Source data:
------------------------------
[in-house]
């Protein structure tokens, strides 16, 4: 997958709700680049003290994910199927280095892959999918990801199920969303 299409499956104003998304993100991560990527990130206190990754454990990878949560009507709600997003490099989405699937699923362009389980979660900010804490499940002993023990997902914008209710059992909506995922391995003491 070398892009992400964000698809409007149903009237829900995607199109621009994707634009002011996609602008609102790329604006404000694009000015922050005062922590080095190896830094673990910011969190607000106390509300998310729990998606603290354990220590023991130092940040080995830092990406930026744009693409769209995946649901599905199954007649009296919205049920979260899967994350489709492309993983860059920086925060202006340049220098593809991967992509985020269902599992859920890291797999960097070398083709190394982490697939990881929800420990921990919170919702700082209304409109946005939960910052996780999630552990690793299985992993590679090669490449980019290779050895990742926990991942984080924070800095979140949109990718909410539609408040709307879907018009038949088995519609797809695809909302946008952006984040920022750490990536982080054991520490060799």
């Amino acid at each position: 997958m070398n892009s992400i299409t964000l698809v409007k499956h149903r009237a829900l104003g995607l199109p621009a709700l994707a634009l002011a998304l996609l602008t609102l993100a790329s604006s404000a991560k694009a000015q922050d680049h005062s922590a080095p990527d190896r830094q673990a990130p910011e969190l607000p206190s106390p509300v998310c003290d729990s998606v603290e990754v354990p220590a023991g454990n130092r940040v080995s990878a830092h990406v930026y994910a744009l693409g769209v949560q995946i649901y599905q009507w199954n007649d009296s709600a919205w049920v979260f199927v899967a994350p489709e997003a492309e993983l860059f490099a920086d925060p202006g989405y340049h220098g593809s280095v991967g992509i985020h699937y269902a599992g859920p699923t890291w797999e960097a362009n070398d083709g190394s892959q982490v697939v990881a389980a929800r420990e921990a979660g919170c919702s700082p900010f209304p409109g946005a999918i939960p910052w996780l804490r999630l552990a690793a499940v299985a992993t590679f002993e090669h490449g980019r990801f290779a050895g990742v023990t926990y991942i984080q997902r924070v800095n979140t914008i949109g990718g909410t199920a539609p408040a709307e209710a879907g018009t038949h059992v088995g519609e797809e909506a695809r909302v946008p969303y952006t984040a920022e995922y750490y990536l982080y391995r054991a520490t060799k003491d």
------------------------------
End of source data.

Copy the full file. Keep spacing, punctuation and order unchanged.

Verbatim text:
[in-house]
């Protein structure tokens, strides 16, 4: 997958709700680049003290994910199927280095892959999918990801199920969303 299409499956104003998304993100991560990527990130206190990754454990990878949560009507709600997003490099989405699937699923362009389980979660900010804490499940002993023990997902914008209710059992909506995922391995003491 070398892009992400964000698809409007149903009237829900995607199109621009994707634009002011996609602008609102790329604006404000694009000015922050005062922590080095190896830094673990910011969190607000106390509300998310729990998606603290354990220590023991130092940040080995830092990406930026744009693409769209995946649901599905199954007649009296919205049920979260899967994350489709492309993983860059920086925060202006340049220098593809991967992509985020269902599992859920890291797999960097070398083709190394982490697939990881929800420990921990919170919702700082209304409109946005939960910052996780999630552990690793299985992993590679090669490449980019290779050895990742926990991942984080924070800095979140949109990718909410539609408040709307879907018009038949088995519609797809695809909302946008952006984040920022750490990536982080054991520490060799």
């Amino acid at each position: 997958m070398n892009s992400i299409t964000l698809v409007k499956h149903r009237a829900l104003g995607l199109p621009a709700l994707a634009l002011a998304l996609l602008t609102l993100a790329s604006s404000a991560k694009a000015q922050d680049h005062s922590a080095p990527d190896r830094q673990a990130p910011e969190l607000p206190s106390p509300v998310c003290d729990s998606v603290e990754v354990p220590a023991g454990n130092r940040v080995s990878a830092h990406v930026y994910a744009l693409g769209v949560q995946i649901y599905q009507w199954n007649d009296s709600a919205w049920v979260f199927v899967a994350p489709e997003a492309e993983l860059f490099a920086d925060p202006g989405y340049h220098g593809s280095v991967g992509i985020h699937y269902a599992g859920p699923t890291w797999e960097a362009n070398d083709g190394s892959q982490v697939v990881a389980a929800r420990e921990a979660g919170c919702s700082p900010f209304p409109g946005a999918i939960p910052w996780l804490r999630l552990a690793a499940v299985a992993t590679f002993e090669h490449g980019r990801f290779a050895g990742v023990t926990y991942i984080q997902r924070v800095n979140t914008i949109g990718g909410t199920a539609p408040a709307e209710a879907g018009t038949h059992v088995g519609e797809e909506a695809r909302v946008p969303y952006t984040a920022e995922y750490y990536l982080y391995r054991a520490t060799k003491d």